The anthraxolite in the Upper Ordovician Tanjianshan Group has the following geochemical characteristics: (1) the contents of soluble organic matter are low, and the nonhydrocarbon and asphaltene are dominant in the group components; (2) the equivalent vitrinite reflectance of 3.74%- 4.72%, indicating that it is at the stage of over-maturity; (3) Among the regular steranes, the content of C27 is higher than that of C28andC29; (4) The ratio of Pr/Ph in paraffins is between 0.5 and 0.8, displaying a significant phytane dominance; (5) The gammacerane index (G/C30H) of tricyclic terpanes is generally between 0.18 and 0.27.These features reveal that the organic matter originated from plankton and formed in oxygen-poor and saline water. The contents and features of hopanes, steranes, triarylstanes and tricyclic terpanes of anthraxolite are similar to that of the mudstone from the Tanjianshan Group, different from other source rocks in the study area, manifesting that the anthraxolite sourced from the mudstone from the Tanjianshan Group  .
Major and trace elements
The relative contents and correlation ratios of major and trace elements can reveal the formation environment of sedimentary rocks  .The ratio of n(SiO2)/n(Al2O3) of the mudstone and limestone rich in anthraxolite is 3.05 to 4.49 with an average value of 3.67; the ratio of n(Al)/n(Al+Fe+Mn) is 0.52to0.79 with an average value of 0.61.The results indicate that the enrichment of vanadium minerals is almost irrelevant to marine hot water deposition. The organic matter originated from plankton, so it is inferred that the initial deposition of vanadium was mainly associated with biological and biochemical processes of the sedimentary environments, and then the element migrated and accumulated with hydrocarbon formation, finally precipitation in anthraxolite.
Discussion about the enrichment mechanism of vanadium The initial the enrichment of vanadium
The analysis of the major and trace elements in rocks has approved that the sedimentary rocks in Tanjianshan Group is mainly from land, with little involvement of hot water deposition, thus proved that the vanadium is not related to hydrothermal sedimentation. Organic geochemical analysis indicates that the anthraxolite from the Tanjianshan Group originated from the marine algae plankton and was formed in the brackish water environment. Some planktons, such as tunicate, brown algae, have positive effects on the enrichment of vanadium . Nitrogen, phosphorus and potassium and metal elements such as vanadium, nickel were brought to the surface water by rivers and rising ocean currents. Vanadium might be captured along with nitrogen, phosphorus and potassium taken in into planktons' bodies as nutrition, then it became vanadium porphyrin, which could be well preserved in the suboxic environment after planktons' death. The clay minerals in the seawater also adsorbed vanadium during the deposition process and replace part of the Al3+ into the clay mineral lattice alongside the transfer of the clay minerals' structure in the diagenetic process  . It is therefore speculated that the initial enrichment of vanadium in the mudstone of the Tanjianshan Group is mainly related to the adsorption of organism and clay minerals.(fig1.a)
The effects of liquid products generated by organic matter
The black mudstone from the Tanjianshan Group entered into the oil generation window in the Middle Devonian-Late Devonian  . Meanwhile oil and gas migrated into the overlying sandstone and limestone reservoirs. The organic matter released a series of organic functional groups and compounds in the process of decay and thermal degradation, and metal elements escaped from the kerogen as organic complexes. In the process of hydrocarbon generation, organic matter also released humic acid and organic acid. On one hand, these liquid products got vanadium in clay minerals and organic matter activated, dissolved and extracted by changing the PH, solubility and solution polarity in pore water of the source rock. On the other hand, they served as a material transport carrier, vanadium in the form of metal complex migrated along the gradient of the fluid potential from the source rock layer to the reservoirs through open faults and cracks.(fig1.b).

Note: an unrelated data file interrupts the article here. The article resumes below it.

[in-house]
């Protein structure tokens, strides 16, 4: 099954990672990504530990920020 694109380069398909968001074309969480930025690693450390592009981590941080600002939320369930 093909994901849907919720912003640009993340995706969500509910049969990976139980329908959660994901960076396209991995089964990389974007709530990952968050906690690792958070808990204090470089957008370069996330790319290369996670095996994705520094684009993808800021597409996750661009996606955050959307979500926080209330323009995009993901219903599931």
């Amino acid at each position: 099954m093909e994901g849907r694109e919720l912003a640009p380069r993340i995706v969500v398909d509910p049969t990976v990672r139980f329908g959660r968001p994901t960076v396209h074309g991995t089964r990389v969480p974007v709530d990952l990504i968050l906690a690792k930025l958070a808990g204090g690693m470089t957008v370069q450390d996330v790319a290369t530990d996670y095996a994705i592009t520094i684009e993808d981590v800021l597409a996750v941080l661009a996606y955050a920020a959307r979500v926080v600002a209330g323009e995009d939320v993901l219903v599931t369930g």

The effects of tectonic movements
During the period of geological history, the Tanjianshan Group was in the tectonic setting of an active continental margin. After the deposition of the Tanjianshan group, the Northern Margin of the Qaidam Basin had experienced several tectonic movements  . Complex tectonic stress field allowed many faults, fractures formed in the terrane, and hydrocarbon fluids were able to migrate and accumulate along these channels. At the end of Late Devonian, after the first large-scale migration of oil and gas generated by the hydrocarbon source rocks in the Tanjianshan Group, there had been several magmatic intrusion in this area. Hydrocarbon fluid baked under the high temperature from the magma cracked, deteriorated, and ultimately evolved intoanthraxolite. At the same time, the baking of high temperature magma provided favorable conditions for the removal of vanadium from hydrocarbon fluids. Generally, the organic matter will be decomposed between 150°C and 200°C . The high temperature caused by magma broke the complexing balance between organic matter and metal elements, the minerals transported by the organic matter were precipitated due to the decomposition of organic ligands and the lack of inorganic ligands. The destruction of the metal complex structure resulted in the release of vanadium element, and eventually it get enriched in the solid butimen. (fig1.c).
Figure 1: The enrichment pattern of vanadium in the anthraxolite from Tanjianshan Group
The anthraxolite in the Upper Ordovician Tanjianshan Group was formed by the pyrolysis and metamorphism of the hydrocarbons generated from the black mudstone of the Tanjianshan Group in the Northern Margin of the Qaidam Basin. The petrochemistry analysis shows that the sedimentary rocks of Tanjianshan Group were mainly composed of terrigenous detritus and were not affected by hydrothermal activities. In combination with the organic matter source of anthraxolite, the enrichment of vanadium was related to biological and biochemical processes of the sedimentary environments, and the element migration and accumulation during the hydrocarbon formation and evolution.
This work was supported by the National Natural Science Foundation of China (Grant No. 41572099)